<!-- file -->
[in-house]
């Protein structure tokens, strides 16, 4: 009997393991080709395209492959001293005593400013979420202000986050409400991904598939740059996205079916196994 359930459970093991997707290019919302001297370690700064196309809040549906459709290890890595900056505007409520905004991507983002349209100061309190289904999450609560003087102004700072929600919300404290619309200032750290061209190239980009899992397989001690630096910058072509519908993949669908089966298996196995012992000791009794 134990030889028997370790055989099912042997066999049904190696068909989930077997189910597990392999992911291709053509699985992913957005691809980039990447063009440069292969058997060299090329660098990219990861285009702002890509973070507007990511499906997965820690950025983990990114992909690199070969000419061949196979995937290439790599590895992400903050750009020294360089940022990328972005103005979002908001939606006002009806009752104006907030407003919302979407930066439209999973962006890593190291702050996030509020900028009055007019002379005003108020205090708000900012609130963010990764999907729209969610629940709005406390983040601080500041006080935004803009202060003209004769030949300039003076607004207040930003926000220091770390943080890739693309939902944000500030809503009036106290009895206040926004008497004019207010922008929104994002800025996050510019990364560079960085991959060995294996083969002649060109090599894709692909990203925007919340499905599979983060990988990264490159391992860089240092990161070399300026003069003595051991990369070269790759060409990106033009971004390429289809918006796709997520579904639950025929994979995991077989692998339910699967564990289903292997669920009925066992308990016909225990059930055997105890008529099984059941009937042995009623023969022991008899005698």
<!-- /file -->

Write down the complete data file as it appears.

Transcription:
[in-house]
């Protein structure tokens, strides 16, 4: 009997393991080709395209492959001293005593400013979420202000986050409400991904598939740059996205079916196994 359930459970093991997707290019919302001297370690700064196309809040549906459709290890890595900056505007409520905004991507983002349209100061309190289904999450609560003087102004700072929600919300404290619309200032750290061209190239980009899992397989001690630096910058072509519908993949669908089966298996196995012992000791009794 134990030889028997370790055989099912042997066999049904190696068909989930077997189910597990392999992911291709053509699985992913957005691809980039990447063009440069292969058997060299090329660098990219990861285009702002890509973070507007990511499906997965820690950025983990990114992909690199070969000419061949196979995937290439790599590895992400903050750009020294360089940022990328972005103005979002908001939606006002009806009752104006907030407003919302979407930066439209999973962006890593190291702050996030509020900028009055007019002379005003108020205090708000900012609130963010990764999907729209969610629940709005406390983040601080500041006080935004803009202060003209004769030949300039003076607004207040930003926000220091770390943080890739693309939902944000500030809503009036106290009895206040926004008497004019207010922008929104994002800025996050510019990364560079960085991959060995294996083969002649060109090599894709692909990203925007919340499905599979983060990988990264490159391992860089240092990161070399300026003069003595051991990369070269790759060409990106033009971004390429289809918006796709997520579904639950025929994979995991077989692998339910699967564990289903292997669920009925066992308990016909225990059930055997105890008529099984059941009937042995009623023969022991008899005698």